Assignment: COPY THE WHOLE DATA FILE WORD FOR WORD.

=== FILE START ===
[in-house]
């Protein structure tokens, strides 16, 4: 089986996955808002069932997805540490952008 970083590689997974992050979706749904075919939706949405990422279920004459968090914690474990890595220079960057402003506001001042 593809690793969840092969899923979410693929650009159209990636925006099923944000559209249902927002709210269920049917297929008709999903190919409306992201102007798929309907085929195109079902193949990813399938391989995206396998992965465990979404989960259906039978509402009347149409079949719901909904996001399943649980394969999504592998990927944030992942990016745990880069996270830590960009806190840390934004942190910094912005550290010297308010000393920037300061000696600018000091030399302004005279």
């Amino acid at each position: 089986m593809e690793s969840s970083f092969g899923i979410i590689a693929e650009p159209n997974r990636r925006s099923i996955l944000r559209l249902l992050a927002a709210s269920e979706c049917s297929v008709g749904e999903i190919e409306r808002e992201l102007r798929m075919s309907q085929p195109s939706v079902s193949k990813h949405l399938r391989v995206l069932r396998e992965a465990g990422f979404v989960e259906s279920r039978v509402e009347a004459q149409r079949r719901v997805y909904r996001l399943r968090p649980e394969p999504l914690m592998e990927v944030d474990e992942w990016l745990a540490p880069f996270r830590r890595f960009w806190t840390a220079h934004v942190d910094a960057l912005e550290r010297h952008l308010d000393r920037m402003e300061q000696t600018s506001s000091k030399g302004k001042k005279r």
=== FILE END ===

[in-house]
């Protein structure tokens, strides 16, 4: 089986996955808002069932997805540490952008 970083590689997974992050979706749904075919939706949405990422279920004459968090914690474990890595220079960057402003506001001042 593809690793969840092969899923979410693929650009159209990636925006099923944000559209249902927002709210269920049917297929008709999903190919409306992201102007798929309907085929195109079902193949990813399938391989995206396998992965465990979404989960259906039978509402009347149409079949719901909904996001399943649980394969999504592998990927944030992942990016745990880069996270830590960009806190840390934004942190910094912005550290010297308010000393920037300061000696600018000091030399302004005279």
């Amino acid at each position: 089986m593809e690793s969840s970083f092969g899923i979410i590689a693929e650009p159209n997974r990636r925006s099923i996955l944000r559209l249902l992050a927002a709210s269920e979706c049917s297929v008709g749904e999903i190919e409306r808002e992201l102007r798929m075919s309907q085929p195109s939706v079902s193949k990813h949405l399938r391989v995206l069932r396998e992965a465990g990422f979404v989960e259906s279920r039978v509402e009347a004459q149409r079949r719901v997805y909904r996001l399943r968090p649980e394969p999504l914690m592998e990927v944030d474990e992942w990016l745990a540490p880069f996270r830590r890595f960009w806190t840390a220079h934004v942190d910094a960057l912005e550290r010297h952008l308010d000393r920037m402003e300061q000696t600018s506001s000091k030399g302004k001042k005279r």